It is June 15, 2012 and Rio+20 is about to start.
What it will bring is yet unknown, but of course we come here each with our own hopes, goals and expectations.
On the plane to Rio coming over from Europe I overheard a conversation between two business men:
“you’ve heard there is a big environmental conference in Rio going on this week”
“...really, that means its gonna be busy with those people from government and the environmentalists.”
“...lots of people spending tax money, talking about new stories on global warming, that are all made up fairy tales, what a waste...”
“...if you've been drilling oil 2.000 feet under water and have seen all the fossils down there, you know that this is a planet that is constantly changing, nothing to do with human interventions...”
We all know, there will always be different views on everything everywhere. But this conversation seen through the lens of the Planetary Boundary science, or through that of the recent publications from hard-nosed institutions like the OECD or the IEA, can only be called ignorant at best. It also makes clear why business is not trusted in all parts of society, simply because business does not have one voice.
And yet if we listen to the lack of progress that the governments of the world over recent weeks have been making in coming to an agreement on a set of actions to address our Planet’s and it’s people's challenges, it is hard not to conclude that in these corners also, the urgency of the situation is not well recognized enough to overcome political differences.
Is that a reason to go to Rio with no or low expectations? I don't think so ... First, it is clear that progress has been made in the last 20 years. A recent UNEP publication demonstrated that of the 90 goals agreed 20 years ago, significant progress was made on four, and moderate improvements on 40 of them. So there is reason to celebrate some progress, and focus on where to achieve more.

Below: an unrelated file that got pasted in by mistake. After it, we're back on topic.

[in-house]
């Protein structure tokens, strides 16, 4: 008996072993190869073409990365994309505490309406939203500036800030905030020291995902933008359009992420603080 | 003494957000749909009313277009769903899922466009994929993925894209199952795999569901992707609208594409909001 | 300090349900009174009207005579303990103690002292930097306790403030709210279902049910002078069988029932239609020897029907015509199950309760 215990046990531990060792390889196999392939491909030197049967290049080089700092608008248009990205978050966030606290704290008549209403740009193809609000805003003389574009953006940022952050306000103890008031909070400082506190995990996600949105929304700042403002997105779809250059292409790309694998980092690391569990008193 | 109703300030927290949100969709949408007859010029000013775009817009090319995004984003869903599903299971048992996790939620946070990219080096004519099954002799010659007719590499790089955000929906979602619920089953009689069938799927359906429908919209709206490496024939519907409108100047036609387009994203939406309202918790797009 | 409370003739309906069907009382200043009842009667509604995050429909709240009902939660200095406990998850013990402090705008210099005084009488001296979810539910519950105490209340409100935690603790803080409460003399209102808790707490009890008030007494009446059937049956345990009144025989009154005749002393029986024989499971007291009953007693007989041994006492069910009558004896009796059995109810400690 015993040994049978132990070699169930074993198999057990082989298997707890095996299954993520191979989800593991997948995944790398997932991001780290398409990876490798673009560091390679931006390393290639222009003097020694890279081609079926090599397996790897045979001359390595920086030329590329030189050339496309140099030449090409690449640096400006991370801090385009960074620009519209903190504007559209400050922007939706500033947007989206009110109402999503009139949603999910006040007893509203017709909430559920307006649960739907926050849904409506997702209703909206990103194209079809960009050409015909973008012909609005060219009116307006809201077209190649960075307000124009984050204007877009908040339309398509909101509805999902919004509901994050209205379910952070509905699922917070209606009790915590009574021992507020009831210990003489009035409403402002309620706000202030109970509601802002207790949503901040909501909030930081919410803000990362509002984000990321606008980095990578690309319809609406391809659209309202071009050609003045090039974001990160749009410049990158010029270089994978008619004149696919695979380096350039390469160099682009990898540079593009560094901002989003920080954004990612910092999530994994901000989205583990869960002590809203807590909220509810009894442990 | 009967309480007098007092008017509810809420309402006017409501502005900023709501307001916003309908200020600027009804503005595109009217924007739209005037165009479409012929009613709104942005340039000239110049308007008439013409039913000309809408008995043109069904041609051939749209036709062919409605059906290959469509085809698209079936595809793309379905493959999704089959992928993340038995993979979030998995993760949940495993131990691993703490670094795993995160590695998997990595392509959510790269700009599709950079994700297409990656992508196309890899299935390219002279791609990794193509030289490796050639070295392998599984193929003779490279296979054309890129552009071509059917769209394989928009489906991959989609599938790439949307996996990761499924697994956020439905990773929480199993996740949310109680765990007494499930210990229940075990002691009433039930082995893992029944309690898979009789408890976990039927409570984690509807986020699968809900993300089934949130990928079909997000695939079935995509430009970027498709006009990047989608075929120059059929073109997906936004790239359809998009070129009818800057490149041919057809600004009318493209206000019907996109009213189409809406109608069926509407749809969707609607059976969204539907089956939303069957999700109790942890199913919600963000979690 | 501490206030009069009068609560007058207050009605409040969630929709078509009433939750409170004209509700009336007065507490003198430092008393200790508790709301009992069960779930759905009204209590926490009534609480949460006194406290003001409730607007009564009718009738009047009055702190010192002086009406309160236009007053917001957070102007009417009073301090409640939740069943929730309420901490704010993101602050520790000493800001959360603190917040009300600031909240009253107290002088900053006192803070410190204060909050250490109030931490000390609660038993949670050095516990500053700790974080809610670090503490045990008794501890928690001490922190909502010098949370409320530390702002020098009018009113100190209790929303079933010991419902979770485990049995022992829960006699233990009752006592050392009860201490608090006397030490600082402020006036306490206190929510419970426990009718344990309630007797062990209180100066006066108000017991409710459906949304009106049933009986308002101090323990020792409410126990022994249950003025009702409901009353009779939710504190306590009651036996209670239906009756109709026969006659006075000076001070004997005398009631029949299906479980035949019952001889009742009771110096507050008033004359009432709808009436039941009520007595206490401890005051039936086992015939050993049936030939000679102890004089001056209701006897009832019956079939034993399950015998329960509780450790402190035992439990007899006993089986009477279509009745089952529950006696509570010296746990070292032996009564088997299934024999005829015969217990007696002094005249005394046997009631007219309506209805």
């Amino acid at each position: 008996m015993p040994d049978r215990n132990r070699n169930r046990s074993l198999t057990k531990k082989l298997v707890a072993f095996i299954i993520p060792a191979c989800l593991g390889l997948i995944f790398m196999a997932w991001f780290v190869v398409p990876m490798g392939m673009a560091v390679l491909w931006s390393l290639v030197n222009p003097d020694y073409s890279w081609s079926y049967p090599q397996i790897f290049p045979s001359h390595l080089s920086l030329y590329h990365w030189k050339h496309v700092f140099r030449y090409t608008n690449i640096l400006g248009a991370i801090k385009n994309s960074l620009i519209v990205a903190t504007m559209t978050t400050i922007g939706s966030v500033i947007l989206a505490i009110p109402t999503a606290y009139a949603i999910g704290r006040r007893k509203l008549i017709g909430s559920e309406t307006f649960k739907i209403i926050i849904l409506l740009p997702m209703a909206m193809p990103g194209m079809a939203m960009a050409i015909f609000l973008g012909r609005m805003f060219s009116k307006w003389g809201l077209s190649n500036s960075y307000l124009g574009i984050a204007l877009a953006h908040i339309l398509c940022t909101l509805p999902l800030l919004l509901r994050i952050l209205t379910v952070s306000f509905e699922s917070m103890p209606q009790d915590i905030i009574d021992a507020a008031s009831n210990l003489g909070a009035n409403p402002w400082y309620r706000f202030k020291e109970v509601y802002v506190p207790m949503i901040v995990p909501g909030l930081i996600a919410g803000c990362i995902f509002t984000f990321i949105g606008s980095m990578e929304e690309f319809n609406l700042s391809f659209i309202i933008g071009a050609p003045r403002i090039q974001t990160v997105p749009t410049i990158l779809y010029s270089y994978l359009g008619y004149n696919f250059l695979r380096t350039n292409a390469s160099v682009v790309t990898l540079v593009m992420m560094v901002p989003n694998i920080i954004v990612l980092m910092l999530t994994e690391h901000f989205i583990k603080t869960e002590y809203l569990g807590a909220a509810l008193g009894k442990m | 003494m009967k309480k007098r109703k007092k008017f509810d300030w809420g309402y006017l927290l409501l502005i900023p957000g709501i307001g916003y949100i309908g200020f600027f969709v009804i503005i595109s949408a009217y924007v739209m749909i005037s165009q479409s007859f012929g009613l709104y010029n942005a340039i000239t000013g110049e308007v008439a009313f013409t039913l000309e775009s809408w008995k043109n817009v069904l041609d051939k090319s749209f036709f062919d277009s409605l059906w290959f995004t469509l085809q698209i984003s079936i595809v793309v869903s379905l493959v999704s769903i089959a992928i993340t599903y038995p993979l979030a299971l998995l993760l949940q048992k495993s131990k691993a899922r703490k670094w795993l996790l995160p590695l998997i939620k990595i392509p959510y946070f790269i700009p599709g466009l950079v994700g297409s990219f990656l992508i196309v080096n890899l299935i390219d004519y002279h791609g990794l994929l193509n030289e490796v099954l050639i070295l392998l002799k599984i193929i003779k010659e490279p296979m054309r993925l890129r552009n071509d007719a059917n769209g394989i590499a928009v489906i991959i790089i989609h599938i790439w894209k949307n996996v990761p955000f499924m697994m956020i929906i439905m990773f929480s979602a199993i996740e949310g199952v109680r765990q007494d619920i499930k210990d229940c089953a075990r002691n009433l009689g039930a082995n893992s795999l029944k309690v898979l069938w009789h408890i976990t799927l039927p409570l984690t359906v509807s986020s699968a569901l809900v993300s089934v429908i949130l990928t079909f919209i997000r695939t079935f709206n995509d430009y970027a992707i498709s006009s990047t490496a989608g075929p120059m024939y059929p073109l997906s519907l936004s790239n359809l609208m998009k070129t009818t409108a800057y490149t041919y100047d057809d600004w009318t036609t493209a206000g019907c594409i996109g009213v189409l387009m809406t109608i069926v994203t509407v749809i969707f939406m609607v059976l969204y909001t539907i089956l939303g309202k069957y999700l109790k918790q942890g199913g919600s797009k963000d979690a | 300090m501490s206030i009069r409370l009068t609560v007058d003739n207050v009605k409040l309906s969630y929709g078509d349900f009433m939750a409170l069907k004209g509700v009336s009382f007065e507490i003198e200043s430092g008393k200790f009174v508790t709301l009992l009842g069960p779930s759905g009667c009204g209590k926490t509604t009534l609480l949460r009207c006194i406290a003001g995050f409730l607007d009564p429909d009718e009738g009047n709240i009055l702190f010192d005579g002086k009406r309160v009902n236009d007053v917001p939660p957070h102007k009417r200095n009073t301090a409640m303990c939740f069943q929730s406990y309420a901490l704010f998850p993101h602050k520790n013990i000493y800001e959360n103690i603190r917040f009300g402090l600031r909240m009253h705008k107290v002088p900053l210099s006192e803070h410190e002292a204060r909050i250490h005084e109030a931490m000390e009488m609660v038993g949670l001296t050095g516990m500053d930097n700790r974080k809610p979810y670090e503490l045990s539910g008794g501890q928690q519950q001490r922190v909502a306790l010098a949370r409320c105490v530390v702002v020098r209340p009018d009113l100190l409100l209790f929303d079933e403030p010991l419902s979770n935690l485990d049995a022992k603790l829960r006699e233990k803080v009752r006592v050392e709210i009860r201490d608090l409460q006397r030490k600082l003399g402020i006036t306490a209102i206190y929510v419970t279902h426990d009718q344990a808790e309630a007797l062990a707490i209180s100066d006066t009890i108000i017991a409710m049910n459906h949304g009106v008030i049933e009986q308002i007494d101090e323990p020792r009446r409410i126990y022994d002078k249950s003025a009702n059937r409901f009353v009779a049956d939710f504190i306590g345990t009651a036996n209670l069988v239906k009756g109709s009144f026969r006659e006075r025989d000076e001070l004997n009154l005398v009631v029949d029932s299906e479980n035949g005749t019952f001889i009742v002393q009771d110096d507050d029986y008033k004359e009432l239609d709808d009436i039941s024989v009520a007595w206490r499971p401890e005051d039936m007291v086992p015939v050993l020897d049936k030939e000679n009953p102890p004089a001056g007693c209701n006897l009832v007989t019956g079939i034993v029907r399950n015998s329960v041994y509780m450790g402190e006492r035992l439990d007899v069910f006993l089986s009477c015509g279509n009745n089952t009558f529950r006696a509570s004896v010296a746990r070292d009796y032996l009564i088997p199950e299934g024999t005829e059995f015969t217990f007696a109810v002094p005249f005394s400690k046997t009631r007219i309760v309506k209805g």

But on 24 of the 90 goals there was no progress visible, and in 14 cases serious degradation occurred during the last 20 years. This makes it clear that these celebrations must be short lived and a focus on action is badly needed.
In my mind world leaders would best serve all of us if they could present the following outcomes:
- Create and communicate a common sense of urgency around all the sustainability challenges we face
- Commit to a multilateral system to develop a set of targets for the sustainable development of life on our planet
- Invite progressive business (and others of like mind) to mobilize willing multi-country coalitions that will undertake a set of actions to scale up the solutions that will help achieve those goals
WBCSD and many of its members will be in Rio to act as the voice of progressive business that stands ready to undertake the actions necessary to scale up solutions. Together with our great Brazilian sister organization, CEBDS, we will cover as many platforms as we can.
WBCSD has published a document called Changing Pace that invites governments to enter into a dialogue with business to put in place policies that give business the incentive to reach for scale in solutions.
On June 19 WBCSD together with CEBDS, ICC, UNGC and other business associations will convene the Rio+20 Business Day, where solutions from different sectors and angles will be discussed and progressed.
We teamed up with UNGC and Sustainable Energy for All to encourage our members and the broad business community to make and publish clear business commitments. I am extremely proud to see that so many of our members can already be found on that list.
And so, I am neither ignorant nor pessimistic about what Rio+20 will bring. The challenges are recognized and the limits of political action should be realized. But with a willingness and room for dialogue, a process towards clear targets, and the momentum and implementation power that business will bring, Rio should be the birthplace of many new coalitions of the willing. These should all be dedicated to urgent action that bring solutions to scale.